The Academy of Motion Picture Arts and Sciences will salute the 100th anniversary of America’s oldest continuously operating movie studio, Universal, with a monthlong slate of horror-movie screenings at its Beverly Hills theater in October.
Why horror? Because Universal practically invented the genre.
It may seem hard to believe today that a company with huge movie-theme resorts in Hollywood, Orlando, Singapore and Japan was once derided as a second-class studio that turned out cheap pictures — especially horror movies.
Universal’s revenues in 2011 were an estimated $4.24 billion. Its logo of a spinning globe is known around the world. But its beginnings were considerably more humble.
Carl Laemmle, a German-Jewish immigrant who ran a clothing store in Oshkosh, Wis., went on a buying trip to Chicago in 1905. He was fascinated by the popularity of nickelodeons, where people paid a nickel to hand-crank short moving pictures on individual viewing machines.
Soon he was buying nickelodeons. When Thomas Edison tried to monopolize moviemaking and charge a fee to theater owners, Laemmle was among those who decided to make their own movies and avoid his fee.
That led to the founding of Universal on April 30, 1912. Laemmle was among the first to give screen credits to actors, which led to the studio star system. He also opened the studio to tourists early on, and soon bought out three founding partners.
But he was a cautious businessman. He didn’t buy a chain of theaters, and he didn’t believe in borrowing money.
Instead, Universal churned out inexpensive melodramas, westerns and serials. Lon Chaney, a master of disguises who became known as the Man of 1,000 Faces, starred in silent versions of “The Hunchback of Notre Dame” (1923) and “The Phantom of the Opera” (1925).
Those hits led to more scary pictures; “Frankenstein,” “The Mummy,” “Dracula” and “The Invisible Man” all got their start at Universal in the 1930s and early 1940s. So did Basil Rathbone and Nigel Bruce in a series of Sherlock Holmes mysteries, and screen adaptations of radio’s “The Inner Sanctum.”
There was the occasional bigger picture. “All Quiet on the Western Front,” starring a young Lew Ayres, won the third best-picture Oscar in 1930, in the earliest days of talkies. “Showboat” nearly bankrupted the studio. So did director Erich von Stroheim, who insisted on lavish production values.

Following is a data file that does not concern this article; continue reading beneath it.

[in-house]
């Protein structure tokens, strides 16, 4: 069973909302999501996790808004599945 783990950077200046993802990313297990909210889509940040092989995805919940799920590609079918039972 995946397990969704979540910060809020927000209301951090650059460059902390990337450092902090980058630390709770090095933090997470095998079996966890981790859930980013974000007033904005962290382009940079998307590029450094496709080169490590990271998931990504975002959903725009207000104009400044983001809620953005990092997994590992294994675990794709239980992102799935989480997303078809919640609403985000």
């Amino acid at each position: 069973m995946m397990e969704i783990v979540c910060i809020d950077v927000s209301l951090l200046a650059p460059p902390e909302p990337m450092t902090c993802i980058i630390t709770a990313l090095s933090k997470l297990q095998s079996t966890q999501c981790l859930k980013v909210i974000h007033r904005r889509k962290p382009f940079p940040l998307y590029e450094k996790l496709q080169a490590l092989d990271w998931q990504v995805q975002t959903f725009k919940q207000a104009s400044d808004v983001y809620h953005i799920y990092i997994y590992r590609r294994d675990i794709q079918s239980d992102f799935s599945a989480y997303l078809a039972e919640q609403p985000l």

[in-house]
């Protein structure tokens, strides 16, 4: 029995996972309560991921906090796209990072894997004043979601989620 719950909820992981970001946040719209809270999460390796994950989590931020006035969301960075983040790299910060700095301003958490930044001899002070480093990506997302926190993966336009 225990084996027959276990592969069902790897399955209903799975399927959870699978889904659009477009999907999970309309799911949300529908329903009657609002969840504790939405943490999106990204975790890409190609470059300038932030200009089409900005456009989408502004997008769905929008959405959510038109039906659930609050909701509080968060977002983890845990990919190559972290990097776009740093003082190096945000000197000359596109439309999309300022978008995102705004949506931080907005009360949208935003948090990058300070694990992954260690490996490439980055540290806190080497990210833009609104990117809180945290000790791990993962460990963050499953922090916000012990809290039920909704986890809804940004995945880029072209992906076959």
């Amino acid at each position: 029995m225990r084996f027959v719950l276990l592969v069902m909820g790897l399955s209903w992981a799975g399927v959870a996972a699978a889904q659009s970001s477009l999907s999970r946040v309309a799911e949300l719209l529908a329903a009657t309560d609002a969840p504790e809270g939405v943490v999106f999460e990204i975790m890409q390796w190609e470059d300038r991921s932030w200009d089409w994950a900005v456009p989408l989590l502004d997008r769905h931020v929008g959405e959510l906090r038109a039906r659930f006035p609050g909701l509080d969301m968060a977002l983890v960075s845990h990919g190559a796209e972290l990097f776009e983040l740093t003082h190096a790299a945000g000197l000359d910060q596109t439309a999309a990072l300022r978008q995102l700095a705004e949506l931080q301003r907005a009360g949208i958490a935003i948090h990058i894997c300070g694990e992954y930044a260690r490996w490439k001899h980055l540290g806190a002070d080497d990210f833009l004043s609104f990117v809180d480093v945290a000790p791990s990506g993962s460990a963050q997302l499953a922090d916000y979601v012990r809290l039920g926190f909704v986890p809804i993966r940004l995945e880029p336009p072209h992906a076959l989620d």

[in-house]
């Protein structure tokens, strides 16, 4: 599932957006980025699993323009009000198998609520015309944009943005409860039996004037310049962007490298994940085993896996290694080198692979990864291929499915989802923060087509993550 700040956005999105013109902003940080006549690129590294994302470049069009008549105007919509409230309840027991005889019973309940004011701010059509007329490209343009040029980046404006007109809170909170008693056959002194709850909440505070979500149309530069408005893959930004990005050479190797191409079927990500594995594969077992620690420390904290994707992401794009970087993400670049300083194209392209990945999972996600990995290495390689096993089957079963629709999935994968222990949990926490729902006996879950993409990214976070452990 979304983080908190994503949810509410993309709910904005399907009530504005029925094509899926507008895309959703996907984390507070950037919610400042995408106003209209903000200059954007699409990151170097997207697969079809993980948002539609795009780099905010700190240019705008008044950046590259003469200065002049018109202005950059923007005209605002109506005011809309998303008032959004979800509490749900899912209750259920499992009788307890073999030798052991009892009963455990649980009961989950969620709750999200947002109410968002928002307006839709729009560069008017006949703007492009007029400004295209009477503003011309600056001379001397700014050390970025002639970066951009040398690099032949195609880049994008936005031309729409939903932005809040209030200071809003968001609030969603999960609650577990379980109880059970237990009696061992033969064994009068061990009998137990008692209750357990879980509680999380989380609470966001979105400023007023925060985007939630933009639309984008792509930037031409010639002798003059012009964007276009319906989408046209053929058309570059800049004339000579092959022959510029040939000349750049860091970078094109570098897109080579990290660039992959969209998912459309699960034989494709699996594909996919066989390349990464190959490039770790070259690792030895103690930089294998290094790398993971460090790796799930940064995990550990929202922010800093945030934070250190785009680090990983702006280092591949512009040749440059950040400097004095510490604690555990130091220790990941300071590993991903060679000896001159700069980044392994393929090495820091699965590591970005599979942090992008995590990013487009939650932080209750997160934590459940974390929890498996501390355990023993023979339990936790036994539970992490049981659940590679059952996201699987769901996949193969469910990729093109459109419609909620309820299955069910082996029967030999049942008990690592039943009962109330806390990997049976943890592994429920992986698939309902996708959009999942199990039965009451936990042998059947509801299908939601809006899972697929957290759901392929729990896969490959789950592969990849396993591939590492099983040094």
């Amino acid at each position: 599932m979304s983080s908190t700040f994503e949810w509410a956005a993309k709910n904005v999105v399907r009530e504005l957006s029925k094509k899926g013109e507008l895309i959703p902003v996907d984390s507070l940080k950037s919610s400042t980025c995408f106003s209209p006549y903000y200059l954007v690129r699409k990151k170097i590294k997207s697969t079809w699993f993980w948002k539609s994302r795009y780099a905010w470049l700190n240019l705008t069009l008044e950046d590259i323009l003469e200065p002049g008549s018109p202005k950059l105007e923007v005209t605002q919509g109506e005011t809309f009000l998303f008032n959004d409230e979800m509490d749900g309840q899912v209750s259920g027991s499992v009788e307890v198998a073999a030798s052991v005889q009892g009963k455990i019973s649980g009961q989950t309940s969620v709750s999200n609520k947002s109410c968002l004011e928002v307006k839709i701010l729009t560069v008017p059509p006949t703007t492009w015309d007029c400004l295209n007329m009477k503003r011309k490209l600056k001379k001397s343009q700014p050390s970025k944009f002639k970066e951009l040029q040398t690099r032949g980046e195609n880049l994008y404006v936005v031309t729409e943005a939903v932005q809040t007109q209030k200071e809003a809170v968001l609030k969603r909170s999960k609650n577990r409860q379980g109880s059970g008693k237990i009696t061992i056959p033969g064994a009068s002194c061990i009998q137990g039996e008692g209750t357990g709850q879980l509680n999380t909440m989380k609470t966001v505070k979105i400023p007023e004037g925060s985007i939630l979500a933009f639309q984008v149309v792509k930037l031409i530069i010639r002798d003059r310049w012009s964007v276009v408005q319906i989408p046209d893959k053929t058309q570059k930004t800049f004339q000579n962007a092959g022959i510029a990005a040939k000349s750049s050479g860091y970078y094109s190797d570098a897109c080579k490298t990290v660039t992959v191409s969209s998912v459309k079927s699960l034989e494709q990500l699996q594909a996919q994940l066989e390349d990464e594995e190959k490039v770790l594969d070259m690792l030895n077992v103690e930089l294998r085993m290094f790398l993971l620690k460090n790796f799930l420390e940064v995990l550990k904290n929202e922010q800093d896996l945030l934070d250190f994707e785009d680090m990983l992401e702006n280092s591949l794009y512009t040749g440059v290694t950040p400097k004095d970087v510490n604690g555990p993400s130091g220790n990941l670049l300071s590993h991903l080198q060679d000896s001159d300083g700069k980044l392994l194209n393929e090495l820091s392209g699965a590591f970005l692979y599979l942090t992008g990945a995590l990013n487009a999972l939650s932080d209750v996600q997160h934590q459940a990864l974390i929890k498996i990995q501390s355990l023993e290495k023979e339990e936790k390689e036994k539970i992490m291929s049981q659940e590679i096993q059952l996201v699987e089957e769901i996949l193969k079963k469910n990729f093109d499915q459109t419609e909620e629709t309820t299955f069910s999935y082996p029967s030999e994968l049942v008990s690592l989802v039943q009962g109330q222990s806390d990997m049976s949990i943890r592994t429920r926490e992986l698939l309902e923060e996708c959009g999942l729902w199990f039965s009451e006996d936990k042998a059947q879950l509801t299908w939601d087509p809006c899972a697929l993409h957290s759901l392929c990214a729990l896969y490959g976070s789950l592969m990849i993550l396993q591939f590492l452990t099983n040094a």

“Destry Rides Again,” in 1939, marked a comeback for Marlene Dietrich opposite Jimmy Stewart and is a personal favorite among westerns.
Universal couldn’t afford a system of contract players, but it gave notable early billing to Margaret Sullavan, Bing Crosby, W.C. Fields, Edgar Bergen and the comedy team of Abbott and Costello, who became the biggest movie stars in America.
Under new studio head William Goetz in the late 1940s, Universal distributed David Lean’s “Great Expectations” and Laurence Olivier’s “Hamlet.”
But inexpensive serials like The Dead End Kids, Ma and Pa Kettle and Francis the Talking Mule, popular in neighborhood theaters, were more Universal’s speed.
Doris Day, Lana Turner, Cary Grant and director Alfred Hitchcock all made movies at Universal in the late 1950s as other studios were forced to abandon exclusive contracts with talent.
MCA, originally a talent agency, took over Universal in 1962 and got the studio into the television business in a big way. Universal was at last at the top of the heap, making top-flight pictures with major stars.
Notable Universal films from this era forward: “Anne of the Thousand Days,” “Mary, Queen of Scots,” “Rooster Cogburn,” “Airport,” “The Sting,” “American Graffiti,” “Jaws,” “E.T.,” “Jurassic Park” and “Back to the Future.”
Matsushita Electric (Panasonic) bought the studio in 1990, then sold it to Seagram in 1995. Seagram was sold to Vivendi, which in 2004 sold Universal to General Electric, the parent company of NBC. Comcast acquired a 51 percent share in January 2011.
That long list of corporate buyers should make clear that big-studio moviemaking has increasingly become more about business and less about the art of filmmaking. And that, in turn, is reflected in the kind of movies being shown in multiplexes today.
Horror movies, by the way, remain an inexpensive and lucrative genre.